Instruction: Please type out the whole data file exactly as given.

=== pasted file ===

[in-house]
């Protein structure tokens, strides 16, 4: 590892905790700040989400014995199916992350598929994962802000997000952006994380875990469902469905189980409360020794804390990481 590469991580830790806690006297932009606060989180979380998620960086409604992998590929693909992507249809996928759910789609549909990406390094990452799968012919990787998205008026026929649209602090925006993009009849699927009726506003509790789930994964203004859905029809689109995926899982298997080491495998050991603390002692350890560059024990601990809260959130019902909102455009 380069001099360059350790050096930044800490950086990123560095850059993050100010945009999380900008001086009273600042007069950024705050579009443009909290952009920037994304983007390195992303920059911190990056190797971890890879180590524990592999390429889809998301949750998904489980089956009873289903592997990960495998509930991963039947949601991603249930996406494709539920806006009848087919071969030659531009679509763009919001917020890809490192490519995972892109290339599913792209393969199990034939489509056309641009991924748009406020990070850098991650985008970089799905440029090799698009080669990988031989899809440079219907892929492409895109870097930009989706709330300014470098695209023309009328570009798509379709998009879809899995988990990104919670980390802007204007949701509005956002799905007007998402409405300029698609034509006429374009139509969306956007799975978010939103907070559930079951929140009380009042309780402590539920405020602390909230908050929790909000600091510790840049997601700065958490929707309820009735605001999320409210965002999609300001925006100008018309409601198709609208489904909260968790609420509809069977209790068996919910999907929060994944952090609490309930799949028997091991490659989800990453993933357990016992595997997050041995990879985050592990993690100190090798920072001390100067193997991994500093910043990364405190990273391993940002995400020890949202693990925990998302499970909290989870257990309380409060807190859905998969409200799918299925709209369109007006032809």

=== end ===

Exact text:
[in-house]
């Protein structure tokens, strides 16, 4: 590892905790700040989400014995199916992350598929994962802000997000952006994380875990469902469905189980409360020794804390990481 590469991580830790806690006297932009606060989180979380998620960086409604992998590929693909992507249809996928759910789609549909990406390094990452799968012919990787998205008026026929649209602090925006993009009849699927009726506003509790789930994964203004859905029809689109995926899982298997080491495998050991603390002692350890560059024990601990809260959130019902909102455009 380069001099360059350790050096930044800490950086990123560095850059993050100010945009999380900008001086009273600042007069950024705050579009443009909290952009920037994304983007390195992303920059911190990056190797971890890879180590524990592999390429889809998301949750998904489980089956009873289903592997990960495998509930991963039947949601991603249930996406494709539920806006009848087919071969030659531009679509763009919001917020890809490192490519995972892109290339599913792209393969199990034939489509056309641009991924748009406020990070850098991650985008970089799905440029090799698009080669990988031989899809440079219907892929492409895109870097930009989706709330300014470098695209023309009328570009798509379709998009879809899995988990990104919670980390802007204007949701509005956002799905007007998402409405300029698609034509006429374009139509969306956007799975978010939103907070559930079951929140009380009042309780402590539920405020602390909230908050929790909000600091510790840049997601700065958490929707309820009735605001999320409210965002999609300001925006100008018309409601198709609208489904909260968790609420509809069977209790068996919910999907929060994944952090609490309930799949028997091991490659989800990453993933357990016992595997997050041995990879985050592990993690100190090798920072001390100067193997991994500093910043990364405190990273391993940002995400020890949202693990925990998302499970909290989870257990309380409060807190859905998969409200799918299925709209369109007006032809």